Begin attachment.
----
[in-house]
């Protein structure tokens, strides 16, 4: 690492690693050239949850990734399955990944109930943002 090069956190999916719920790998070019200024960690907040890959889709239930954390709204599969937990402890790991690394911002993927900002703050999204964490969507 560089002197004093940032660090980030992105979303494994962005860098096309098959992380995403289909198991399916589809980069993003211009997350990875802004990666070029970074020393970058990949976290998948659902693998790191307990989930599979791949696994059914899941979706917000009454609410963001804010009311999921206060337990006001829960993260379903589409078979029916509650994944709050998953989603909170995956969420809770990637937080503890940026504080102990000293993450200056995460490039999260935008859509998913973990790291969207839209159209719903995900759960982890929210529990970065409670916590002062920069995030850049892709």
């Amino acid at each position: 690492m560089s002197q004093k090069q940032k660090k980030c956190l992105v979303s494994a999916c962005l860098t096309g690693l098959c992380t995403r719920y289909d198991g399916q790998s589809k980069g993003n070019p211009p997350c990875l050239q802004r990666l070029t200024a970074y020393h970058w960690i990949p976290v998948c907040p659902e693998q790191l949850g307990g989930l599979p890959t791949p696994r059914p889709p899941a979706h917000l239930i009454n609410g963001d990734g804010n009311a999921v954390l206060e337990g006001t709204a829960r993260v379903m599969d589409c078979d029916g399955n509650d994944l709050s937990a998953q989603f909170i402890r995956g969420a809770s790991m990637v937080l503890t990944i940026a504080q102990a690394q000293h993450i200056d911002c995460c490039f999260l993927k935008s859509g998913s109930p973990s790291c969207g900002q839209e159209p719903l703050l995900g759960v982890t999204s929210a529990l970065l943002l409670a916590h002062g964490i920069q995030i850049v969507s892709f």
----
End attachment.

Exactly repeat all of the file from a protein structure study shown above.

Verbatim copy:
[in-house]
């Protein structure tokens, strides 16, 4: 690492690693050239949850990734399955990944109930943002 090069956190999916719920790998070019200024960690907040890959889709239930954390709204599969937990402890790991690394911002993927900002703050999204964490969507 560089002197004093940032660090980030992105979303494994962005860098096309098959992380995403289909198991399916589809980069993003211009997350990875802004990666070029970074020393970058990949976290998948659902693998790191307990989930599979791949696994059914899941979706917000009454609410963001804010009311999921206060337990006001829960993260379903589409078979029916509650994944709050998953989603909170995956969420809770990637937080503890940026504080102990000293993450200056995460490039999260935008859509998913973990790291969207839209159209719903995900759960982890929210529990970065409670916590002062920069995030850049892709």
């Amino acid at each position: 690492m560089s002197q004093k090069q940032k660090k980030c956190l992105v979303s494994a999916c962005l860098t096309g690693l098959c992380t995403r719920y289909d198991g399916q790998s589809k980069g993003n070019p211009p997350c990875l050239q802004r990666l070029t200024a970074y020393h970058w960690i990949p976290v998948c907040p659902e693998q790191l949850g307990g989930l599979p890959t791949p696994r059914p889709p899941a979706h917000l239930i009454n609410g963001d990734g804010n009311a999921v954390l206060e337990g006001t709204a829960r993260v379903m599969d589409c078979d029916g399955n509650d994944l709050s937990a998953q989603f909170i402890r995956g969420a809770s790991m990637v937080l503890t990944i940026a504080q102990a690394q000293h993450i200056d911002c995460c490039f999260l993927k935008s859509g998913s109930p973990s790291c969207g900002q839209e159209p719903l703050l995900g759960v982890t999204s929210a529990l970065l943002l409670a916590h002062g964490i920069q995030i850049v969507s892709f």